The ACLU of Maryland has asked Baltimore Police to release the body camera footage of officers talking with Harlem Park residents in the days following Detective Suiter's death.
The organization says there have been many questions surrounding police's decision to block off multiple streets in Harlem Park. In response, they are asking police to release the footage from officers who were working the perimeter and searching houses.
"The public has a right to see body camera footage of police interacting with civilians during the unprecedented cordon in Harlem Park," said David Rocah, Senior Staff Attorney with the ACLU. "The publicly stated rationale for the cordon, the need to preserve a crime scene, seems inconsistent with both the scope and duration of the cordon, and with the other police actions that were taken, such as searches, demanding identification, and barring non-residents. In those circumstances, there is a need for greater transparency, which is precisely why we have body cameras in the first place."
The ACLU is asking for the following records:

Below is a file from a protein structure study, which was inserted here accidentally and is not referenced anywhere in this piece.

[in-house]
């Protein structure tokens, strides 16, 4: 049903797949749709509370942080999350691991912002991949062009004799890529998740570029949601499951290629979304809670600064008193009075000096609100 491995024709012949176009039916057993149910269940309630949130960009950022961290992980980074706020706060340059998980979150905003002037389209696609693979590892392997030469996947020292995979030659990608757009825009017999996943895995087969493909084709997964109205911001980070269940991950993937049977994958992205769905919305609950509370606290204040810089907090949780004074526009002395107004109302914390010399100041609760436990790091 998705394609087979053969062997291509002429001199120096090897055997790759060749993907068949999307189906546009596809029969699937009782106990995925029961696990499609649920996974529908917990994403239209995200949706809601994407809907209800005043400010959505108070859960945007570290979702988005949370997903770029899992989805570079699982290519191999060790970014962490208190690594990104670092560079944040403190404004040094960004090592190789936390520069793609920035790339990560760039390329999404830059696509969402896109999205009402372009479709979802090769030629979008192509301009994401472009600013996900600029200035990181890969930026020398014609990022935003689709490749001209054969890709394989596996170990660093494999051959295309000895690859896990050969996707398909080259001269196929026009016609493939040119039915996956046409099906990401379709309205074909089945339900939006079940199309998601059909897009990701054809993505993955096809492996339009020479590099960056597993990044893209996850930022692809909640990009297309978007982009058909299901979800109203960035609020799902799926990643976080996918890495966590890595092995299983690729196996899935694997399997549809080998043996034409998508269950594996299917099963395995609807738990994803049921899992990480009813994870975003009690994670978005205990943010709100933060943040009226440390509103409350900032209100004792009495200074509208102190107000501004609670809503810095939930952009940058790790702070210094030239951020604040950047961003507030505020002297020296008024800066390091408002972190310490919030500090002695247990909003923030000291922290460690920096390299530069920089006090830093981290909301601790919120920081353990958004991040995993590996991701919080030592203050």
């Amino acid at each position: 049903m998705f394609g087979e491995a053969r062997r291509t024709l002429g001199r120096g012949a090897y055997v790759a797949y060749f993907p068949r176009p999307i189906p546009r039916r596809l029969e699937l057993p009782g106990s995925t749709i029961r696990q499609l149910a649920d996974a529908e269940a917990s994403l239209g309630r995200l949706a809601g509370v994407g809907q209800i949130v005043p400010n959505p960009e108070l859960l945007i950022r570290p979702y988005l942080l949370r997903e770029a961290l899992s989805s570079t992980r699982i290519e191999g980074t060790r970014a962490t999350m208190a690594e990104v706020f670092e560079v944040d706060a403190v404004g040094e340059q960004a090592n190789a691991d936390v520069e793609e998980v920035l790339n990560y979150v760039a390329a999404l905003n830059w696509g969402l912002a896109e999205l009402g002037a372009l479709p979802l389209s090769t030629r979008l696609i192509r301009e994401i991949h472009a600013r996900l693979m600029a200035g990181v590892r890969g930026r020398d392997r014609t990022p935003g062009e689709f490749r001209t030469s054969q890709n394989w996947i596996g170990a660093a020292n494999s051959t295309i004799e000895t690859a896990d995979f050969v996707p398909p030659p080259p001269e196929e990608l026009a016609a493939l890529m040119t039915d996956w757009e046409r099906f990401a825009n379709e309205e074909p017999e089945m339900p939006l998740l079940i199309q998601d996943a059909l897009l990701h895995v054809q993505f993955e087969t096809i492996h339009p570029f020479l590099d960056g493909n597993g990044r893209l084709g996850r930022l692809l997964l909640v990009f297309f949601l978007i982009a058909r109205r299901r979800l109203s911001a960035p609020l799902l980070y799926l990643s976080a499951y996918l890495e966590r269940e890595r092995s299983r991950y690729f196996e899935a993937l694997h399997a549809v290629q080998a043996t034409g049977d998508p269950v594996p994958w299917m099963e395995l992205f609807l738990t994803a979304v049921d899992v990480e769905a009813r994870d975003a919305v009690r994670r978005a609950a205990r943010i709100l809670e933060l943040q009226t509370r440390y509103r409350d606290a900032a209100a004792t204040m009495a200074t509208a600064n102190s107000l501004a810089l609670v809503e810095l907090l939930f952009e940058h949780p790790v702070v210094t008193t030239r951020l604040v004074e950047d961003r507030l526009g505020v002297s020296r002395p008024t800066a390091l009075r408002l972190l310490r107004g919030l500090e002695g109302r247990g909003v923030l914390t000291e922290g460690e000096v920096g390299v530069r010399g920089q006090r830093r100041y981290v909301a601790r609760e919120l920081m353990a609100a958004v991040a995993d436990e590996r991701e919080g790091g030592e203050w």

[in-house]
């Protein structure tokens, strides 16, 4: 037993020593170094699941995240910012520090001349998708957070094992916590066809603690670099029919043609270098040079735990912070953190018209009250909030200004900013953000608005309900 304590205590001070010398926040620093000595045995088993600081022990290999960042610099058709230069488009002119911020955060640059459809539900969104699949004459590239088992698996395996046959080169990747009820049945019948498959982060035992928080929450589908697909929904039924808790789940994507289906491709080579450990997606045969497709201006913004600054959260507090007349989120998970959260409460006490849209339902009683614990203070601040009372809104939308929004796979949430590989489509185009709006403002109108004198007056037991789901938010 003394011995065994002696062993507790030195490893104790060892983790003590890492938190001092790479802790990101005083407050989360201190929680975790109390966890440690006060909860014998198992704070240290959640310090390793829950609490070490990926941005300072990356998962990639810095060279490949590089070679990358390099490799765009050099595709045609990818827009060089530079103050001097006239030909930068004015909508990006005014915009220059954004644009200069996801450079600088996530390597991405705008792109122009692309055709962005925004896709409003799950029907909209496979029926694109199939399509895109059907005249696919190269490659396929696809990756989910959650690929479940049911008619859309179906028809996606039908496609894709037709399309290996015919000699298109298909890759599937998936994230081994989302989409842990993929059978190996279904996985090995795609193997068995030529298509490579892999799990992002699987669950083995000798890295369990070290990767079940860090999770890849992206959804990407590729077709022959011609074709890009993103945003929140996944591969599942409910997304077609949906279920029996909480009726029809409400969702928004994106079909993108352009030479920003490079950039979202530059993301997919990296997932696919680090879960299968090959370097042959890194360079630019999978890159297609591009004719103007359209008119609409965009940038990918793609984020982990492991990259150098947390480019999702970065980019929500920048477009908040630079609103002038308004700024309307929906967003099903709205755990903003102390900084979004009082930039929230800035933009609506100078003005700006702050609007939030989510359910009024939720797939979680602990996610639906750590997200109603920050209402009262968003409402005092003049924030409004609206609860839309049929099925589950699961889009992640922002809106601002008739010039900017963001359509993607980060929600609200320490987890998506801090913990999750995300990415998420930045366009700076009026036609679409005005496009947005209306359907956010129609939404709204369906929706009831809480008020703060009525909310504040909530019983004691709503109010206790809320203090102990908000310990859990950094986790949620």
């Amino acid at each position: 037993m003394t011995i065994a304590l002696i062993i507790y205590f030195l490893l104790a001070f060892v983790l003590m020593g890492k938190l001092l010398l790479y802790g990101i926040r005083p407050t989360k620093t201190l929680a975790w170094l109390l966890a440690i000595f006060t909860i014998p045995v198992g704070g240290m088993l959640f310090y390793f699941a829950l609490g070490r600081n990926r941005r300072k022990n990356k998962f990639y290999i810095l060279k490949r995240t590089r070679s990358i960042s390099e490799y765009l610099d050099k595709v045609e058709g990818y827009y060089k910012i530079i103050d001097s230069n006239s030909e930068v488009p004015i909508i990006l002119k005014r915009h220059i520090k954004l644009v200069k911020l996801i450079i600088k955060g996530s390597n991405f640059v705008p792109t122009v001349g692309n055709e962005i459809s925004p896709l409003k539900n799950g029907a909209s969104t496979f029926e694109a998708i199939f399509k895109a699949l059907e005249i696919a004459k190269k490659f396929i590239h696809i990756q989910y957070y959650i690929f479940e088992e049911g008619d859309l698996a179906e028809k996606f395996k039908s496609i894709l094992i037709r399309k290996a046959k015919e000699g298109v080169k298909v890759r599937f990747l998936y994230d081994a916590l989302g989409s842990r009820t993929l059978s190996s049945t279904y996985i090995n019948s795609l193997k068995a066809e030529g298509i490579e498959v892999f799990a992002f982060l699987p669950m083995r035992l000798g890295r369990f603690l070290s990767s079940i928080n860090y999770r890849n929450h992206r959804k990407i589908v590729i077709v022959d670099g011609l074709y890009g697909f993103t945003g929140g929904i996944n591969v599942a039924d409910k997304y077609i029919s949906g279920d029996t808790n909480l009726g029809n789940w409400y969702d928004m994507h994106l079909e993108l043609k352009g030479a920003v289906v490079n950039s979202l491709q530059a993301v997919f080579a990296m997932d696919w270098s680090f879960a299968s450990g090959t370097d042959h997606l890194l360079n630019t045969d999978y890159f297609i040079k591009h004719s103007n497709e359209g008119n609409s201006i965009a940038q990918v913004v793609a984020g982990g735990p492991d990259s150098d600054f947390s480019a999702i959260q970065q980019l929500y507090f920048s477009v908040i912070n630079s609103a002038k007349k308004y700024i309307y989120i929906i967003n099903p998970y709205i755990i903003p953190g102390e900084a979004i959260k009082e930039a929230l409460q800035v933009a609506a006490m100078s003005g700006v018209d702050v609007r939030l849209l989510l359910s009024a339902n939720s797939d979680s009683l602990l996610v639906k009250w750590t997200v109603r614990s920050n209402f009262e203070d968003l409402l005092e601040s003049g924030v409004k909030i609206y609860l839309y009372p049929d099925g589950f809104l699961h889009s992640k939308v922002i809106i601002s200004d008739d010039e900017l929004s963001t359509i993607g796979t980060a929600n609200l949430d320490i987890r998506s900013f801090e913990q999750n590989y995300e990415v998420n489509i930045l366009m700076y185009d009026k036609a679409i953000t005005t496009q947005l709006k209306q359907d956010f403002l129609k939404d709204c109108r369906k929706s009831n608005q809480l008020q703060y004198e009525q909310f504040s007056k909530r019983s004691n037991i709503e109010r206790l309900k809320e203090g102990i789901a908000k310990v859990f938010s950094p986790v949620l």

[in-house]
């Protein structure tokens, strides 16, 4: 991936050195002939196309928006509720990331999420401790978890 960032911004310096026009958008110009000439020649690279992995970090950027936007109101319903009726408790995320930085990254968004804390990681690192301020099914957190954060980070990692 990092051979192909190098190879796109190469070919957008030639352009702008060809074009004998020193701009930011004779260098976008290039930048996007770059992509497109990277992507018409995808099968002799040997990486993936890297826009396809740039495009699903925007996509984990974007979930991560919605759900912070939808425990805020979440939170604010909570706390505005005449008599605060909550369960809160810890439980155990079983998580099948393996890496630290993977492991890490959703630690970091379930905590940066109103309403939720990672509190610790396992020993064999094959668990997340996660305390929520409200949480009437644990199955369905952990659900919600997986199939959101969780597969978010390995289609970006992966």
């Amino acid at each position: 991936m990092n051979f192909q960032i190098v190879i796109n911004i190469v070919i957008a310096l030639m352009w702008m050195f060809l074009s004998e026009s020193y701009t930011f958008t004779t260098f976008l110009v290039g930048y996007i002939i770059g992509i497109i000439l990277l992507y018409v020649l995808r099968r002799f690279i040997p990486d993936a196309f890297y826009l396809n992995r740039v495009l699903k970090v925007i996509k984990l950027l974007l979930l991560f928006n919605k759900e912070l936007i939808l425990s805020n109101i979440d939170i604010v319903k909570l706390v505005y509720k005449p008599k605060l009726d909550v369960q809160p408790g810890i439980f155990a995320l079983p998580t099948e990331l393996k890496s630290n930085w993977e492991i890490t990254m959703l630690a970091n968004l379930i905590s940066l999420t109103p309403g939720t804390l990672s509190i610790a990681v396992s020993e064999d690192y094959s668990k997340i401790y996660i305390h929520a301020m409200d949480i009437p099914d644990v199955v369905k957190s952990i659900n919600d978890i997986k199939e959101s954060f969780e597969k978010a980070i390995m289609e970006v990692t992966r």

- All body worn camera footage recorded by officers working the perimeter of the cordon involving an interaction with a civilian.
- All BWC footage involving police escorting civilians to or from the police cordon
- All BWC footage involving the first ten minutes of searches of occupied dwellings within the police cordon (not footage of searches of abandoned or vacant buildings)
- Any logs of BWC footage recorded by officers working the perimeter of the cordon showing the number of times the BWC was activated, and the duration of the recording.
The ACLU expects the faces of people whose interactions with police will be redacted before the video is released, to hide their identity and preserve their privacy.